What is a laboratory-developed test (LDT) any why are so many people up in arms about regulating LDTs?
A LDT is an in vitro diagnostic test developed by a single laboratory, often at an academic medical center like Mayo Clinic, and intended for clinical use. LDT regulation has been a source of controversy among the FDA, Congress, and industry stakeholders.
The debate started in 2014, after the FDA proposed guidance on a new LDT regulatory framework.
The genesis of the FDA’s guidance is a general lack of assurance over a LDT’s safety and efficacy, particularly as such tests have become complex, widely marketed, and more commonly used to diagnose patients.
Sometimes LDTs provide an indication of whether a patient may have a life-threatening condition, like ovarian or breast cancer, but it may be tough for clinicians and consumers to know whether the tests do what they say they do.
The American Clinical Laboratory Association (ACLA) believes the FDA set the evidence bar too high, and has established key principles of regulatory reform. According to the labs, it is only rational to assure the test’s clinical and analytical validity, rather than assess LDTs as medical devices.
Traditional diagnostic test manufacturers that have long been held to FDA standards are pleased that laboratories would be regulated under the proposed guidance, thus creating a level playing field.
The lab industry’s views are more in line with a discussion draft in the House of Representatives—a proposal that is fundamentally similar to one floated by the Diagnostic Test Working Group (DTWG) earlier this year.
In any case, myriad stakeholders have all but assured this will be a tough issue to tackle moving forward, as the major players have not yet come close to coalescing around any proposal.
Look to 2016-17 as the soonest that there could be some clarity on the issue.
The FDA created a firestorm when it published draft guidance outlining regulation for LDTs on October 3, 2014.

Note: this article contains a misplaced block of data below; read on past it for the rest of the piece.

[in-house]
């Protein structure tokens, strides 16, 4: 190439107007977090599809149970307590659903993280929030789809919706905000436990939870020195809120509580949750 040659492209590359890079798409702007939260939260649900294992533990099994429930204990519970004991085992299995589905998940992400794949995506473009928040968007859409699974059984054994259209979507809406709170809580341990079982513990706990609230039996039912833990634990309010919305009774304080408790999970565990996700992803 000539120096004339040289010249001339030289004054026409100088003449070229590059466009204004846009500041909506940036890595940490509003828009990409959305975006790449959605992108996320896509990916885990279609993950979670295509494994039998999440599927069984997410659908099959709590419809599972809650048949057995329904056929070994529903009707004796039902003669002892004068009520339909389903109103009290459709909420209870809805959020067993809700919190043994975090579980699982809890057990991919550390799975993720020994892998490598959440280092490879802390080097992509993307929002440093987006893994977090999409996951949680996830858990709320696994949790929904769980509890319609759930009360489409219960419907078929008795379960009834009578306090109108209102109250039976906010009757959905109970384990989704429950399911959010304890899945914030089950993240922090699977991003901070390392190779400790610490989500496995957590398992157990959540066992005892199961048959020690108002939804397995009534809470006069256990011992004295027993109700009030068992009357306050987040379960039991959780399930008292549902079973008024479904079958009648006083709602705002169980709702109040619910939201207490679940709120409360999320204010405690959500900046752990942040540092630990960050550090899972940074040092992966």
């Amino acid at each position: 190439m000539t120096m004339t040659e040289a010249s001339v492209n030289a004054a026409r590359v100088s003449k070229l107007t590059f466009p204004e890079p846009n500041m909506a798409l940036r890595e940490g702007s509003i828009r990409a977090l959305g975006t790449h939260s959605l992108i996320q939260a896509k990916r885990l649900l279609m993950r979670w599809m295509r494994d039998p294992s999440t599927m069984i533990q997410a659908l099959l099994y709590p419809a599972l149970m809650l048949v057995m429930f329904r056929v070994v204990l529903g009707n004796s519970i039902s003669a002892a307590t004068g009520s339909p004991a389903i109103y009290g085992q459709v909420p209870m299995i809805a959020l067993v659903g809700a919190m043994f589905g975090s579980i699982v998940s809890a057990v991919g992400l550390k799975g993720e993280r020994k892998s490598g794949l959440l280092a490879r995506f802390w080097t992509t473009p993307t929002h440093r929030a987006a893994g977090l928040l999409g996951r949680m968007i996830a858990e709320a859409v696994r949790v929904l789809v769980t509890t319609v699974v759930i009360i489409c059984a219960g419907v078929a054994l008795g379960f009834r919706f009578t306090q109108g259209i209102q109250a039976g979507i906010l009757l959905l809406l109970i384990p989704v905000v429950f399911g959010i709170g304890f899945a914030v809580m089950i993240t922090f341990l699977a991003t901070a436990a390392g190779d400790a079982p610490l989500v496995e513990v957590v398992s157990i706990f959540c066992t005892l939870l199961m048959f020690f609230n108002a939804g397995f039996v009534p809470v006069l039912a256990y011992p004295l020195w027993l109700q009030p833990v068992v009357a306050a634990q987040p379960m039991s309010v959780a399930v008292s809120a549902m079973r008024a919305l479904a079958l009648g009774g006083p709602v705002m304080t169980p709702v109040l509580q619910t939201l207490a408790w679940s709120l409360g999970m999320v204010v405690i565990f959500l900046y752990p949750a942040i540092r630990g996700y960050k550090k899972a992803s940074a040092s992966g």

The guidance defines LDTs, details premarket review requirements, and addresses existing Clinical Laboratory Improvement Amendments (CLIA) requirements among other things. In it, LDTs are described as a subset of in vitro diagnostic devices (IVDs) “intended for clinical use and designed, manufactured and used within a single laboratory.”
The FDA proposes a risk-based, phased-in approach for the regulation of LDTs that outlines notification and registration requirements, pre-market requirements, and post-market requirements such as adverse event reporting.
Under this framework, LDTs would either go through a formal notification process or meet registration and listing requirements. Within six months of finalization, all laboratories would be required to have notified the FDA on LDTs currently provided. After this time, labs will be required to submit notification prior to marketing new tests.
With respect to risk-classification, the framework establishes expert advisory panels to assess low-, moderate-, and high-risk tests. High-risk LDTs would essentially be characterized as class III medical devices. Pre-market review for the highest-risk tests would begin 12 months after guidance becomes finalized.
The risk-classification framework is still incomplete, as FDA has stated that it would be another 18 months after finalization of guidance before another draft guidance would be issued. Factors will include tests intended for high-risk diseases, whether the test would be the sole determinant of a clinical decision, alternative diagnostic tools available, and the potential consequences of a wrong result.
The FDA guidance has received criticism from the American Medical Association (AMA), and other groups. The AMA states that the guidance would limit patient access, and ACLA believes the FDA does not have the legal authority to implement regulations on LDTs in the first place. There is also concern over harmonizing CLIA regulations with the new guidance, and the possibility of duplicate or redundant regulations.